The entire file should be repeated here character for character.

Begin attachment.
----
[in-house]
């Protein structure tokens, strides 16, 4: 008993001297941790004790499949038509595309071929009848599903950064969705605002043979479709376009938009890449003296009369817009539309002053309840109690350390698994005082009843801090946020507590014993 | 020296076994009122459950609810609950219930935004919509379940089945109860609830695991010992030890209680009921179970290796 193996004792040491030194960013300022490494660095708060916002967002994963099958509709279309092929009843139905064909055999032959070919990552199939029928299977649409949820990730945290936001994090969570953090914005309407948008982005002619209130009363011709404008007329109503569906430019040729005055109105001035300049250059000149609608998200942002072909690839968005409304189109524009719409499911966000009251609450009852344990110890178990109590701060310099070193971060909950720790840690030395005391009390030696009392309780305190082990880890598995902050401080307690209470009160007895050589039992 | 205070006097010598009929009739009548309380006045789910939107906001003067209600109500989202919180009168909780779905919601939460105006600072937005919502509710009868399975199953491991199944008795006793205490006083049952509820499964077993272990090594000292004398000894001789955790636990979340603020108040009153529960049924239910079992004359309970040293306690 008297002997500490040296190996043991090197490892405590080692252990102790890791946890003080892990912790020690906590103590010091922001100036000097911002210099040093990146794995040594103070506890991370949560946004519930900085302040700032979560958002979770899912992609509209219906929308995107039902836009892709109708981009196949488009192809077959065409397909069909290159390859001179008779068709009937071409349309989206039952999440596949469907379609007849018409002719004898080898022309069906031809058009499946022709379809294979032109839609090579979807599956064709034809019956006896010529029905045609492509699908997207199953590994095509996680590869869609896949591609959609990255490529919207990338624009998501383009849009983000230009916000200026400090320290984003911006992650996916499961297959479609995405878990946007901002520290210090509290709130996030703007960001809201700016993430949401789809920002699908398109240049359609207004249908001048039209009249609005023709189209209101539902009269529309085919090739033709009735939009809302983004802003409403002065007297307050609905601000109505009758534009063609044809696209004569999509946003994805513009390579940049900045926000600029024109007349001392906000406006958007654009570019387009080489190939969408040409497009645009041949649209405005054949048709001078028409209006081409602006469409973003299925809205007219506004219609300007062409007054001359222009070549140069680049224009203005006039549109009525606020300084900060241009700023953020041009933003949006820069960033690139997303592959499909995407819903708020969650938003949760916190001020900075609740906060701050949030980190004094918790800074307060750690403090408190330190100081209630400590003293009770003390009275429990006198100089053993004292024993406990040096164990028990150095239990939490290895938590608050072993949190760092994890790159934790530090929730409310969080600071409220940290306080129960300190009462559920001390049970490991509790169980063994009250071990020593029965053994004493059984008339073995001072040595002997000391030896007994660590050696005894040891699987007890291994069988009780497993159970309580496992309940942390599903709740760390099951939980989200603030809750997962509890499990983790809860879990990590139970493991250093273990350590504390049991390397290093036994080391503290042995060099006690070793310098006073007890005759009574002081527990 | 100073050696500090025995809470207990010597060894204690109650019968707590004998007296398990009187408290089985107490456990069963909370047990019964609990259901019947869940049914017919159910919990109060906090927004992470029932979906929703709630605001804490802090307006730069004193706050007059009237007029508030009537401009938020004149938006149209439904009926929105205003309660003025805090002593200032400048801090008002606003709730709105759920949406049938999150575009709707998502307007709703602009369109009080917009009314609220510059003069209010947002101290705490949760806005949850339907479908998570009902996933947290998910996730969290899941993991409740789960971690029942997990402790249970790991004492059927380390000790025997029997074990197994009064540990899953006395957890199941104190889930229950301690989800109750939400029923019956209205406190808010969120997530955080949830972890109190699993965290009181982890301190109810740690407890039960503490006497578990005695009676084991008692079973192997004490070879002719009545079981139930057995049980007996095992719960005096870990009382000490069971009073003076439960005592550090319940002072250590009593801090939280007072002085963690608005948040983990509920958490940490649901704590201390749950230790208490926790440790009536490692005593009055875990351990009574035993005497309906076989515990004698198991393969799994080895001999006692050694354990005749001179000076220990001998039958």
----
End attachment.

[in-house]
């Protein structure tokens, strides 16, 4: 008993001297941790004790499949038509595309071929009848599903950064969705605002043979479709376009938009890449003296009369817009539309002053309840109690350390698994005082009843801090946020507590014993 | 020296076994009122459950609810609950219930935004919509379940089945109860609830695991010992030890209680009921179970290796 193996004792040491030194960013300022490494660095708060916002967002994963099958509709279309092929009843139905064909055999032959070919990552199939029928299977649409949820990730945290936001994090969570953090914005309407948008982005002619209130009363011709404008007329109503569906430019040729005055109105001035300049250059000149609608998200942002072909690839968005409304189109524009719409499911966000009251609450009852344990110890178990109590701060310099070193971060909950720790840690030395005391009390030696009392309780305190082990880890598995902050401080307690209470009160007895050589039992 | 205070006097010598009929009739009548309380006045789910939107906001003067209600109500989202919180009168909780779905919601939460105006600072937005919502509710009868399975199953491991199944008795006793205490006083049952509820499964077993272990090594000292004398000894001789955790636990979340603020108040009153529960049924239910079992004359309970040293306690 008297002997500490040296190996043991090197490892405590080692252990102790890791946890003080892990912790020690906590103590010091922001100036000097911002210099040093990146794995040594103070506890991370949560946004519930900085302040700032979560958002979770899912992609509209219906929308995107039902836009892709109708981009196949488009192809077959065409397909069909290159390859001179008779068709009937071409349309989206039952999440596949469907379609007849018409002719004898080898022309069906031809058009499946022709379809294979032109839609090579979807599956064709034809019956006896010529029905045609492509699908997207199953590994095509996680590869869609896949591609959609990255490529919207990338624009998501383009849009983000230009916000200026400090320290984003911006992650996916499961297959479609995405878990946007901002520290210090509290709130996030703007960001809201700016993430949401789809920002699908398109240049359609207004249908001048039209009249609005023709189209209101539902009269529309085919090739033709009735939009809302983004802003409403002065007297307050609905601000109505009758534009063609044809696209004569999509946003994805513009390579940049900045926000600029024109007349001392906000406006958007654009570019387009080489190939969408040409497009645009041949649209405005054949048709001078028409209006081409602006469409973003299925809205007219506004219609300007062409007054001359222009070549140069680049224009203005006039549109009525606020300084900060241009700023953020041009933003949006820069960033690139997303592959499909995407819903708020969650938003949760916190001020900075609740906060701050949030980190004094918790800074307060750690403090408190330190100081209630400590003293009770003390009275429990006198100089053993004292024993406990040096164990028990150095239990939490290895938590608050072993949190760092994890790159934790530090929730409310969080600071409220940290306080129960300190009462559920001390049970490991509790169980063994009250071990020593029965053994004493059984008339073995001072040595002997000391030896007994660590050696005894040891699987007890291994069988009780497993159970309580496992309940942390599903709740760390099951939980989200603030809750997962509890499990983790809860879990990590139970493991250093273990350590504390049991390397290093036994080391503290042995060099006690070793310098006073007890005759009574002081527990 | 100073050696500090025995809470207990010597060894204690109650019968707590004998007296398990009187408290089985107490456990069963909370047990019964609990259901019947869940049914017919159910919990109060906090927004992470029932979906929703709630605001804490802090307006730069004193706050007059009237007029508030009537401009938020004149938006149209439904009926929105205003309660003025805090002593200032400048801090008002606003709730709105759920949406049938999150575009709707998502307007709703602009369109009080917009009314609220510059003069209010947002101290705490949760806005949850339907479908998570009902996933947290998910996730969290899941993991409740789960971690029942997990402790249970790991004492059927380390000790025997029997074990197994009064540990899953006395957890199941104190889930229950301690989800109750939400029923019956209205406190808010969120997530955080949830972890109190699993965290009181982890301190109810740690407890039960503490006497578990005695009676084991008692079973192997004490070879002719009545079981139930057995049980007996095992719960005096870990009382000490069971009073003076439960005592550090319940002072250590009593801090939280007072002085963690608005948040983990509920958490940490649901704590201390749950230790208490926790440790009536490692005593009055875990351990009574035993005497309906076989515990004698198991393969799994080895001999006692050694354990005749001179000076220990001998039958």